In India, special trainings and all-women peacekeeper units tackle sexual violence
Officers from 16 countries, including, Cyprus, Ghana, India and Tajikistan received training on how to respond to sexual violence in conflict areas.
16 October 2013
New Delhi —
“If you were a UN peacekeeper in a conflict country, what would you do if you came across a badly wounded teenage girl who had been gang-raped? Which UN rules and regulations would you follow? What would be your responsibility?”
These were just some of the questions that 56 UN peacekeepers considered during a two-day training workshop organized by the Centre for United Nations Peacekeeping (CUNPK) and UN Women in September 2013. It was part of a series of innovative modules designed by UN Women and the UN Department of Peacekeeping Operations (DPKO) that use videos, photos, stories and real examples to help peacekeepers respond to similar situations of sexual violence during their missions.
Participants are presented with hypothetical scenarios based on real-life cases. They are given detailed information about potential threats, national and international assistance agencies involved, the geography of the area, etc., and asked how each actor should respond.
Marking a first in the history of UN peacekeeping, an all-female Formed Police Unit arrived in Liberia on 30 January to strengthen the rule of law and maintain peace in the war-torn country as part of the United Nations Mission in Liberia(UNMIL). The 103-strong operational unit from India will receive logisitics support from 22 men. UN Photo/Eric Kanalstein
“Through the training, we help the peacekeepers to understand their mandate and rules of engagement in line with the obligations of the United Nations. These modules also introduce the officers to the prevailing conditions in the countries where they are to be deployed,” said Rebecca Tavares, Representative of UN Women for India, Bhutan, Maldives and Sri Lanka.
Since its ground-breaking deployment in 2007, India has sent four all-female police units to Liberia. The success of these police units in the post-war country has inspired two more all–female police units from Bangladesh.
“The presence of female peacekeepers … positively impacts the confidence of the local population; the reporting of gender-based violence increases; and in fact, my troops become role models for the local girls,” says Seema Dhundia, Deputy Inspector General of the Central Reserve Police Force in Chandigarh Union Territory, north of New Delhi. She was the commander of the world’s first all-female UN peacekeeping force that was dispatched to Liberia in 2007.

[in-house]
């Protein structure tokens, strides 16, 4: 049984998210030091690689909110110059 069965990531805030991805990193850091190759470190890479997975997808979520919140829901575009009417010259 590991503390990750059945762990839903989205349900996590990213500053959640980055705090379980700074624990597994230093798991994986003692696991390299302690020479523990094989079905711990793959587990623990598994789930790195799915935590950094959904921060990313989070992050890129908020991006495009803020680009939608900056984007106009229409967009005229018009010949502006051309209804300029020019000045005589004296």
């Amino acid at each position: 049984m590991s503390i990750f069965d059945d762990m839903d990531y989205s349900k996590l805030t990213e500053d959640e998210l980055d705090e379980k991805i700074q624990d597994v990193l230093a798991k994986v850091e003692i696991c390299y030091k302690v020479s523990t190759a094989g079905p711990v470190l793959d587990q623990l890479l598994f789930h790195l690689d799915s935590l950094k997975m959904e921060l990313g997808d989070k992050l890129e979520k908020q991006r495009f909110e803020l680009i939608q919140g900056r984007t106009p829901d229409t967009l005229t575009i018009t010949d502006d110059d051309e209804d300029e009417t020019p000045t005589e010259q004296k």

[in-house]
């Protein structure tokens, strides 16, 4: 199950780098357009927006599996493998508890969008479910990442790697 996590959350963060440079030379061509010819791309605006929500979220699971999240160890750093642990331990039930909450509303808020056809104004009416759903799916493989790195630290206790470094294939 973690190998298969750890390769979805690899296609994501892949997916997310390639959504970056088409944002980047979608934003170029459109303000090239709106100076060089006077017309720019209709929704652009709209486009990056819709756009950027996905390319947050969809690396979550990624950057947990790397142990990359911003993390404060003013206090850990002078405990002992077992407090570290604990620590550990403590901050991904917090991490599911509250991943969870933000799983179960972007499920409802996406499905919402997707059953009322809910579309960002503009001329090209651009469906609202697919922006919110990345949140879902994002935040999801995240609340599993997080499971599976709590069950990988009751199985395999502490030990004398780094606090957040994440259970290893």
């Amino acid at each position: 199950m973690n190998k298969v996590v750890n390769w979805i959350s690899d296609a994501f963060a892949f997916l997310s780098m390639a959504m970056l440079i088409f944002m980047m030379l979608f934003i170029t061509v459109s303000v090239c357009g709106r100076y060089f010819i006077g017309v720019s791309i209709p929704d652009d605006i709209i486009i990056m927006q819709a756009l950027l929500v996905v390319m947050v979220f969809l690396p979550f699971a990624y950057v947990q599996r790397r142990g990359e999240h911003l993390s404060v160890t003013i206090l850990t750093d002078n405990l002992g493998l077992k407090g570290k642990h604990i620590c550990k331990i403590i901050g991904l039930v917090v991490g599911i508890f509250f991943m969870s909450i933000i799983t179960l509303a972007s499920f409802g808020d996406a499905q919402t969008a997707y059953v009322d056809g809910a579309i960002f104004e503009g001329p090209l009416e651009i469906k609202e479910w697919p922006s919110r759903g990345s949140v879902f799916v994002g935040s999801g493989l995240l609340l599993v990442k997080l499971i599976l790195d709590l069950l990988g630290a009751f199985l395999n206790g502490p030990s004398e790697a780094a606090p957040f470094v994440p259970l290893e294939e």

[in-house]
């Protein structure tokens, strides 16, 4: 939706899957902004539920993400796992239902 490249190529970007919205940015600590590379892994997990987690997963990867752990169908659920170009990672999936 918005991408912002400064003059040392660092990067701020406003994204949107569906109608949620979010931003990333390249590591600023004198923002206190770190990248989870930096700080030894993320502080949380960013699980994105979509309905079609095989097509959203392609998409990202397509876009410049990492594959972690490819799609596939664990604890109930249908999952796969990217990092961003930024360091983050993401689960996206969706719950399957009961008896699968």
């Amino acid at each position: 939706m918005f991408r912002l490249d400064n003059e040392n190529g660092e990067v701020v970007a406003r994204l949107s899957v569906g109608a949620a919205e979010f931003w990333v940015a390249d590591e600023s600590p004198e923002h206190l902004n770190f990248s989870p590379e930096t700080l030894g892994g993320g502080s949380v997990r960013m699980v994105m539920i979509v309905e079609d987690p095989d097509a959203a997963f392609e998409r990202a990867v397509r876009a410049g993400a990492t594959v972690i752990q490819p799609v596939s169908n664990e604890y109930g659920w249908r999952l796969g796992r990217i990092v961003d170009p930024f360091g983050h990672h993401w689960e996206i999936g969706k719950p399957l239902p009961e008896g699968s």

UN Women in India has facilitated more than 20 training sessions on gender and sexual or gender-based violence prevention and response over the last two years, in collaboration with CUNPK, in both international and national courses.
They also jointly organized a summit on “Women in Peacebuilding” in New Delhi in February 2013, which included the participation of 100 women peacekeepers, peace mediators, political authorities, senior government officials, academia, and civil and military personnel from UN Missions. It generated momentum and political will to advocate for more women in peacekeeping, and resulted in an Outcome Declaration endorsed by the Chief of the Indian Army, Indian Permanent Mission and DPKO.
“Sexual violence is not just a women’s issue, it is a security issue and concerns men because in 99.9 per cent of the cases, men are the perpetrators of sexual violence. It is important that a male, a military officer is talking about this subject. That makes an impact on audiences,” said retired Major General Patrick Cammaert, instructor of the scenario-based training module. He served as Force Commander in Eritrea and Ethiopia for several years, and was appointed Military Advisor in the United Nations Department for Peacekeeping Operations in 2002.
With the adoption of resolution 1325 in 2000, the UN Security Council recognized the importance of women’s full involvement in peacekeeping and peacebuilding processes as well as the crucial input they have to offer.
“Women are different from men in peacekeeping situations because they are able to see events with a more humanitarian perspective,” said Flt Lt Kristie Winters, from the Australian Air Force, who attended the multi-country training in September.
Cammaert agrees: “Women peacekeepers do it differently and see the issues from a different angle. There is no doubt that we need more specialized female military officers trained in sexual violence.”
See our special compilation on the upcoming UN Security Council's Open Debate on Women, Peace and Security (18 October, 2013)